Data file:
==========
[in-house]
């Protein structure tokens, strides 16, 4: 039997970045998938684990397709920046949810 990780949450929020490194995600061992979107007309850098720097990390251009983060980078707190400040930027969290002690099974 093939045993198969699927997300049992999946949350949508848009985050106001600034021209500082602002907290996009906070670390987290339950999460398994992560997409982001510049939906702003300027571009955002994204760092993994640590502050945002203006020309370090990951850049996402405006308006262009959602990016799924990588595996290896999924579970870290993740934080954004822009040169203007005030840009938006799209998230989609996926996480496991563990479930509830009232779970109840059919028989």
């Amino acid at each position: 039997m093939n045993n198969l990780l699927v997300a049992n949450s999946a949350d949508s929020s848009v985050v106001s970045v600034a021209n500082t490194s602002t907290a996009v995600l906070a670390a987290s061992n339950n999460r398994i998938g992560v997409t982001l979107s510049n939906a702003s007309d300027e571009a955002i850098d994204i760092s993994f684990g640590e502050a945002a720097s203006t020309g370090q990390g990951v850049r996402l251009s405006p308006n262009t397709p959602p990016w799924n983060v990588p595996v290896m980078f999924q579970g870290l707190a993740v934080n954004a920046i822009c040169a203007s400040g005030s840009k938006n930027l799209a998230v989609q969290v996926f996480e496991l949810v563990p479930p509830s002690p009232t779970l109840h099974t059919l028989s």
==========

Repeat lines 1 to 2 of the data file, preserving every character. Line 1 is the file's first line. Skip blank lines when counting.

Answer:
[in-house]
């Protein structure tokens, strides 16, 4: 039997970045998938684990397709920046949810 990780949450929020490194995600061992979107007309850098720097990390251009983060980078707190400040930027969290002690099974 093939045993198969699927997300049992999946949350949508848009985050106001600034021209500082602002907290996009906070670390987290339950999460398994992560997409982001510049939906702003300027571009955002994204760092993994640590502050945002203006020309370090990951850049996402405006308006262009959602990016799924990588595996290896999924579970870290993740934080954004822009040169203007005030840009938006799209998230989609996926996480496991563990479930509830009232779970109840059919028989």